The US space agency has confirmed that its Perseverance rover has retrieved its first rock sample on Mars.
There were an anxious few days after the robot drilled into a thick slab dubbed “Rochette” that the core might have been dropped, reports BBC. But new images of the drill head show the sample safely inside the mechanism.
Nasa’s Perseverance robot landed in Mars’ Jezero Crater in February.
The deep, 45km-wide depression, some 20 degrees north of the planet’s equator, looks to have held a lake billions of years ago.
Because of this, scientists think Jezero’s sediments may hold traces of ancient microbial life - assuming biology ever took hold on Mars.
From its touchdown location, the robot has driven more than 2km to a slightly raised ridge nicknamed the Citadelle.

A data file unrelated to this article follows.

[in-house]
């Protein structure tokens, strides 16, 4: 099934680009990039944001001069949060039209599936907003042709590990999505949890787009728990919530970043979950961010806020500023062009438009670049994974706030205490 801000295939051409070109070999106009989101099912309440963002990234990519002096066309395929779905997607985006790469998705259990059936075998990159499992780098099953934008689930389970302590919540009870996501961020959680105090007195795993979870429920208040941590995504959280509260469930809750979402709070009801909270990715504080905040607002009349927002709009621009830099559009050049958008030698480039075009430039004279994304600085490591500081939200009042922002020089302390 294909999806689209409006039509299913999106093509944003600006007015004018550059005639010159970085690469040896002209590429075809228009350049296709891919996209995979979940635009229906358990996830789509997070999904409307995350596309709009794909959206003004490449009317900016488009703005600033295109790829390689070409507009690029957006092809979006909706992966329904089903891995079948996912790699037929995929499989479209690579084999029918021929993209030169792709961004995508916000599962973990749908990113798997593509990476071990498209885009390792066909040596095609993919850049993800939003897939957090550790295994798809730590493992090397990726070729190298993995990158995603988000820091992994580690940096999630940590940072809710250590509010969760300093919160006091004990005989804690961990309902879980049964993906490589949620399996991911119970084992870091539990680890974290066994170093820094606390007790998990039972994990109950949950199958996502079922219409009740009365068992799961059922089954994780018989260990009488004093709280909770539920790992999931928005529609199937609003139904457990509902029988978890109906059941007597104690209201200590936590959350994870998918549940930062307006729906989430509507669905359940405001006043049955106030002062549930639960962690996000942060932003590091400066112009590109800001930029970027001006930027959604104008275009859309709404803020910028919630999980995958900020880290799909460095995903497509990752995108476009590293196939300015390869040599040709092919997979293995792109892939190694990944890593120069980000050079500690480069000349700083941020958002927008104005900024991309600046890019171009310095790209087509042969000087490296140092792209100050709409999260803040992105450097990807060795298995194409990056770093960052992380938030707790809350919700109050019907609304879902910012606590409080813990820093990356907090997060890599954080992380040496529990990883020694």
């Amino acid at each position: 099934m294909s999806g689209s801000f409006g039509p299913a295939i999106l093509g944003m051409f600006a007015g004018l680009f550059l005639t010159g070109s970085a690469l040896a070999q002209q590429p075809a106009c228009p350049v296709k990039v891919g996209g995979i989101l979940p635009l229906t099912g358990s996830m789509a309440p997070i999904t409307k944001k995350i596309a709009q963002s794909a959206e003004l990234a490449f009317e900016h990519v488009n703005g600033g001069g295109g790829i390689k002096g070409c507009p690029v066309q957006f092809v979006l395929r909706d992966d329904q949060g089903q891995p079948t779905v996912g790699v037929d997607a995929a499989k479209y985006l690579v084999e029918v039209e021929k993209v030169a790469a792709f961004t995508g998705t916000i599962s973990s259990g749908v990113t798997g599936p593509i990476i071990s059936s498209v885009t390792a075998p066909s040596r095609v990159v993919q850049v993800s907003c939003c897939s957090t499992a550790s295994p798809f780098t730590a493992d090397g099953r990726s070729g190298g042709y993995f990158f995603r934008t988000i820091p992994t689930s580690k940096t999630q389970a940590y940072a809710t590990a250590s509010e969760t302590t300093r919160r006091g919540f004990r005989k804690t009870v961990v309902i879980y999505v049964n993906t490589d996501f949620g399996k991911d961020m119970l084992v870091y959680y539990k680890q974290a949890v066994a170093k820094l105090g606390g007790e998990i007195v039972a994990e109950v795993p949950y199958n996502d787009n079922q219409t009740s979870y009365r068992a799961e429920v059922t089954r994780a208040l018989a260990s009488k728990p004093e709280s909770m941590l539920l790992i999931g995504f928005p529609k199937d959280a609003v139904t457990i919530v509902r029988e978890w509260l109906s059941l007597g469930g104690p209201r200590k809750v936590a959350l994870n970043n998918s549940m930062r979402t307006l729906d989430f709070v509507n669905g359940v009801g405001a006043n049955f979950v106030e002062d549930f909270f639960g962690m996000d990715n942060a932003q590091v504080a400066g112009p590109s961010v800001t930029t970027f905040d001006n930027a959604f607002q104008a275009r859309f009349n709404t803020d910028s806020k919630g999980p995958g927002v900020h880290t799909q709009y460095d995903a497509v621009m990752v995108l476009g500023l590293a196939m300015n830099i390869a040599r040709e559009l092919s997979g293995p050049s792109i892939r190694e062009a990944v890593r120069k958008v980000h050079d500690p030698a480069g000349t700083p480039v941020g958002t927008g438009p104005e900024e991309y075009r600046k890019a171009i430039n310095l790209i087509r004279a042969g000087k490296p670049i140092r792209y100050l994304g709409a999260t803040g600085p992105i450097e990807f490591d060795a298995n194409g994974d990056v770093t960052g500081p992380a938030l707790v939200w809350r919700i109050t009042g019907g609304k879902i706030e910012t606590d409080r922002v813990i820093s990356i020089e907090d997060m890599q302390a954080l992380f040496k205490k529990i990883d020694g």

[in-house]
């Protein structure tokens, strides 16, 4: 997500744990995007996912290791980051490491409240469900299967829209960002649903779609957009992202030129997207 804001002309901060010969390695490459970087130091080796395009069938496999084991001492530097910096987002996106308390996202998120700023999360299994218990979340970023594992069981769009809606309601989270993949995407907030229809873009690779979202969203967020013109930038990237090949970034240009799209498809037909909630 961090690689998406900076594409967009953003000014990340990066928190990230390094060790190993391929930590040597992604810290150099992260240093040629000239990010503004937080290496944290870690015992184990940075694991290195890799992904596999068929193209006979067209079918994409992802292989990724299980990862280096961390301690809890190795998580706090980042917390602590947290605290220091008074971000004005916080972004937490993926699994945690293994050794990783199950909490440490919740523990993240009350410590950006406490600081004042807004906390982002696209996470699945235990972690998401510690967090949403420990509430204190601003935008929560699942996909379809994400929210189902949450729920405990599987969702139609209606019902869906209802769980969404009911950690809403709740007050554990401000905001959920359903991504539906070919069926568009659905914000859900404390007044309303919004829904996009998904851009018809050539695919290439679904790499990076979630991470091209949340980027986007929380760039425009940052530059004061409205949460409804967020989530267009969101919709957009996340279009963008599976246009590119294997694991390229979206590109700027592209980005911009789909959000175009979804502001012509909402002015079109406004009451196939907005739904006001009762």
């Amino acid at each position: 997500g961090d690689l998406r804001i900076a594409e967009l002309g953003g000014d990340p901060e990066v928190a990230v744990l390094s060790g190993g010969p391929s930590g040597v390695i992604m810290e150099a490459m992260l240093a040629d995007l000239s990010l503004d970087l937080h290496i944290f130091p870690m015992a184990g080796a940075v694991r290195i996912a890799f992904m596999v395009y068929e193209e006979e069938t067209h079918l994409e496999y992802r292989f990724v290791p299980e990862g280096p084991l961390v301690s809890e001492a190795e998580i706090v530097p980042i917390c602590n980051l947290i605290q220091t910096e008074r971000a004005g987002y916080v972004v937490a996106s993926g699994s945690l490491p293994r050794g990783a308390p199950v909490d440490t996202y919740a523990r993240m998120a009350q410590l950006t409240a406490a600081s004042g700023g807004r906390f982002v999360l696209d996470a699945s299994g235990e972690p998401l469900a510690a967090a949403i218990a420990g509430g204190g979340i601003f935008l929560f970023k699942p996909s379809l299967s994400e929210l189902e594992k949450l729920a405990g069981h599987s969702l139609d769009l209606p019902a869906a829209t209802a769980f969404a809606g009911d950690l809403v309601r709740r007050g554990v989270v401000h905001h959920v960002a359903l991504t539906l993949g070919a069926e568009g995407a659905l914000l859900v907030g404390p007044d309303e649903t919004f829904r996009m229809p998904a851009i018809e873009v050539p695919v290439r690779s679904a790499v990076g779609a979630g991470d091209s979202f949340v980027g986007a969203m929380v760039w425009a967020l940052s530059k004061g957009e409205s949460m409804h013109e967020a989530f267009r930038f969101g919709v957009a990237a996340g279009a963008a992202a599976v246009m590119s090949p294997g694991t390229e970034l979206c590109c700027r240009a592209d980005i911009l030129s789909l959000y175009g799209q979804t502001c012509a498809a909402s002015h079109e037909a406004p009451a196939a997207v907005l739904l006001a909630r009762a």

It’s here that the Perseverance team selected Rochette as the target for the latest drilling attempt.
Before sealing this cylinder, however, the rover will image the contents. It was at this stage in early August during a first sampling attempt that Perseverance scientists realised they had nothing in the tube; the coring mechanism had shattered the rock to a powder that then fell back on to the ground around the drill hole.
But the mission team were encouraged by the first pictures downlinked by Perseverance on Thursday which appeared to indicate rocky material from Rochette in the corer head at the entrance to the cylinder. The very latest pictures confirm it.
The rover must now fully process the sample within its belly.
Perseverance continues to be shadowed by its mini-helicopter, Ingenuity.
Originally taken to Mars as a technology demonstration, the drone is now being used routinely to scout the terrain ahead of the rover.
Ingenuity has made a total of 13 flights.